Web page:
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The Edge of Space

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Earth Hit by Solar Space Storm

January 24th 2012

Science - Solar flare

NASA’s Solar Dynamics Observatory witnessed an eruption early Monday morning and now astronomers are warning that the biggest geomagnetic storm since 2005 could cause considerable communication disruptions. A solar flare caused by an eruption of sunspot 1402, a region of the sun that has been highly active lately, has created a radiation storm that could effect power grids, satellites and even air travel. This particular eruption produced a M9 class solar flare, almost high enough to be rated as an X-flare, the most powerful of them all.

Solar flares occur when a build up of magnetic energy in the solar atmosphere is released suddenly, emitting radiation across the electromagnetic spectrum. The energy released is as powerful as the impact of an explosion of millions of hydrogen bombs detonating simultaneously. As magnetic energy is released, particles such as electrons, nuclei and protons are accelerated in the solar atmosphere. The first recorded solar flare was observed in 1859.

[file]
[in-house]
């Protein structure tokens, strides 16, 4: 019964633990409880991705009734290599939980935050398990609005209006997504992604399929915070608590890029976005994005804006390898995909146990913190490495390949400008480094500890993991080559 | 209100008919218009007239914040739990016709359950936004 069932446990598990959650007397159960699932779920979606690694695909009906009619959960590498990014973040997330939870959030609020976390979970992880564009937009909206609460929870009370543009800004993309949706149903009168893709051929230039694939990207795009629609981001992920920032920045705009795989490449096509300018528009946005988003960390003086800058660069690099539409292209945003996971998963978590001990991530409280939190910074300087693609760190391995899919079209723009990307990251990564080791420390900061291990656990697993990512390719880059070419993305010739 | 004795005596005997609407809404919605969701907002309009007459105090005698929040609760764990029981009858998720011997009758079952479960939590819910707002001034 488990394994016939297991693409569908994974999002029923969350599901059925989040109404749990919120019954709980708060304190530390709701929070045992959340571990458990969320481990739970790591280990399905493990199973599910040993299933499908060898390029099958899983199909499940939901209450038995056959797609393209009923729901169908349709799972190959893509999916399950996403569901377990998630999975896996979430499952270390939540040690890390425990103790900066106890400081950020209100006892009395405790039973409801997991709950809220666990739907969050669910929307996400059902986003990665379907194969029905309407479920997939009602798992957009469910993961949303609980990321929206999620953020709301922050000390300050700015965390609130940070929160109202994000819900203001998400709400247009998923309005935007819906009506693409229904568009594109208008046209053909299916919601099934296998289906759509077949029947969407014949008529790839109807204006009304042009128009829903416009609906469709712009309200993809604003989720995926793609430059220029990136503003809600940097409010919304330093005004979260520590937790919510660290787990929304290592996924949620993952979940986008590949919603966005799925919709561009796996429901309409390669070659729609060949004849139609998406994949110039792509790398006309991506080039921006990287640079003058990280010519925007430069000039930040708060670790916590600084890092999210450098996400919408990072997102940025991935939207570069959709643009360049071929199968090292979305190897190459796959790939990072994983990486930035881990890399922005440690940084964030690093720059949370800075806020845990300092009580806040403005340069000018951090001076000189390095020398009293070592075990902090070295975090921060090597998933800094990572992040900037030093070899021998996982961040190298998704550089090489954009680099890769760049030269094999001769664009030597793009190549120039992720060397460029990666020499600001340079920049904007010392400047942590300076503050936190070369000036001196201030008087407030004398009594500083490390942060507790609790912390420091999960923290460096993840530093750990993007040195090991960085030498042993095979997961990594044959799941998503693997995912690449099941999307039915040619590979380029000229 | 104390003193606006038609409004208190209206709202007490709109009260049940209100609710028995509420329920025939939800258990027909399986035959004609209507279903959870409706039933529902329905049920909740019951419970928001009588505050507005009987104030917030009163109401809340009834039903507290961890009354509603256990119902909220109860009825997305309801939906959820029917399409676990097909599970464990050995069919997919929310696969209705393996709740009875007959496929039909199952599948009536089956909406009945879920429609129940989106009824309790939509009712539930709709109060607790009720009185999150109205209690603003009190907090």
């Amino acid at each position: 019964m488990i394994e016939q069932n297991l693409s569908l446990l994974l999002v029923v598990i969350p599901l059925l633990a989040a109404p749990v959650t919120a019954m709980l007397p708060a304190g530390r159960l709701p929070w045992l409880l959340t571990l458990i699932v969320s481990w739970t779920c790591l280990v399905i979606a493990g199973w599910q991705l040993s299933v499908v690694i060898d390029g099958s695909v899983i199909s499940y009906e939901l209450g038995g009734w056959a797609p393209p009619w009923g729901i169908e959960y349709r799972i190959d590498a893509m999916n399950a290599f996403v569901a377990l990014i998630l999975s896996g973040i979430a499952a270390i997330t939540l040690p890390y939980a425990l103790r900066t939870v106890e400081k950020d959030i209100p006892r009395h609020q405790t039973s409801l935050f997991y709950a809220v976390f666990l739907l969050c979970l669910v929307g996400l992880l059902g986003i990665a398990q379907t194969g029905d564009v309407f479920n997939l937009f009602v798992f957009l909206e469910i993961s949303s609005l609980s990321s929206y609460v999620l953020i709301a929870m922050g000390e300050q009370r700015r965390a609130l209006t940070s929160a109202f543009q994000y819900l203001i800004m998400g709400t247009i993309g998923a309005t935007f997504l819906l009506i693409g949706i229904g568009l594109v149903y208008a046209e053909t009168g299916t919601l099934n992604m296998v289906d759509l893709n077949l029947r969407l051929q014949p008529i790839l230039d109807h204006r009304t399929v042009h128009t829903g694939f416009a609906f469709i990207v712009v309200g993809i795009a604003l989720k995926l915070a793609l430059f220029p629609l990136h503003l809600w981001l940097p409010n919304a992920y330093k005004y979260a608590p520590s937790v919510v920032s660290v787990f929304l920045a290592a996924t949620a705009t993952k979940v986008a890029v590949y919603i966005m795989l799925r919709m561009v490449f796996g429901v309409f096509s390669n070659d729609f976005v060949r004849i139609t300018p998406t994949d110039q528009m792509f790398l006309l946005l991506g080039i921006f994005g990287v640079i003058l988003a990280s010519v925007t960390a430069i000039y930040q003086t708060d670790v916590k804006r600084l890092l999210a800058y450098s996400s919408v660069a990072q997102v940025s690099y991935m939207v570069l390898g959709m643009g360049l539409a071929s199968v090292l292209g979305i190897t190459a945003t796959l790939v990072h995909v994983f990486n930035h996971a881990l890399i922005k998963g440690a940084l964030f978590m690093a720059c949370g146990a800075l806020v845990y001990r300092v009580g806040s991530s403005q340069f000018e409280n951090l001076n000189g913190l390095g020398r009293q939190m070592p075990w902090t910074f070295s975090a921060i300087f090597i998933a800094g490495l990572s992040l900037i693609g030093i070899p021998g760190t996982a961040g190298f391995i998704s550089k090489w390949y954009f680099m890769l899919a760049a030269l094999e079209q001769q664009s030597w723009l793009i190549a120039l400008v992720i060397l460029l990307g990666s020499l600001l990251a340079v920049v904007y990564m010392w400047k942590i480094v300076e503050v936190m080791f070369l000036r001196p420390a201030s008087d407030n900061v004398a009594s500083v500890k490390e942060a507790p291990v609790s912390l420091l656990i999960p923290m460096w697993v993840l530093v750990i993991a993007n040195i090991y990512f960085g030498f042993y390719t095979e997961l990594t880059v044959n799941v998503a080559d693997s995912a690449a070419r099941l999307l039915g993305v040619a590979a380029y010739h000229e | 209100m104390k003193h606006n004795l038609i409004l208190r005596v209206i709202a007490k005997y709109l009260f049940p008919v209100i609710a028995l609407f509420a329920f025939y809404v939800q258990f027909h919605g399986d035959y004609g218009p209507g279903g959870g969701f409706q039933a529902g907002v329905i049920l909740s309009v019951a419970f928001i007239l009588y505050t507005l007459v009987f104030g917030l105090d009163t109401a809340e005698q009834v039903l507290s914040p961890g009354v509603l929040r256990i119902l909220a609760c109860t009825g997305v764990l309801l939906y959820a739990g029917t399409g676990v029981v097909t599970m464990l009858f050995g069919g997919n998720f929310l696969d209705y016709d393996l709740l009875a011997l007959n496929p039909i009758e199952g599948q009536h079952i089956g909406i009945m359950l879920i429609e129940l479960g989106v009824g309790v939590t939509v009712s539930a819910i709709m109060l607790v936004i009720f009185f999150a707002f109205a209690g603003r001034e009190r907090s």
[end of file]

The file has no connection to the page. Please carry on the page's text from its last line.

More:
The flare was observed by NASA as an intense ultraviolet flash and scientists say that aggressive releases of plasma and magnetic fields have been hurtling from the sun towards earth at speeds of around 5 million miles per hour. Scientists say that it is likely that the cloud is headed in Earth’s general direction and warn that the storm could continue until later this week. Airlines have re-routed planes around effected regions as a precautionary measure.  The astronauts aboard the International Space Station are not believed to be in any danger, though they may be advised to shield themselves.

Here on earth the geomagnetic storms are creating strong displays of auroras, or northern or southern lights that can be viewed in Asia, continental Europe and Britain. 

Another sunspot projected a number of M-class flares, and scientists say these are occurring on a regular basis now as the sun’s rotation causes it to slowly turn towards the earth. Solar cycles take an average of about 11 years to go from one period of greatest solar activity to the next.  It has been observed to vary in durations of 9 to 14 years for any given solar cycle.  NASA warns that the next one, expected in 2013 could bring widespread power blackouts.  However, the ability to accurately precict the time and power of occurances is not a perfect science.

Cutting Edge Correspondent Jude Freeman writes from London.

 

 

 

 

 

 

 

 

 

 

 

 

 

 


 


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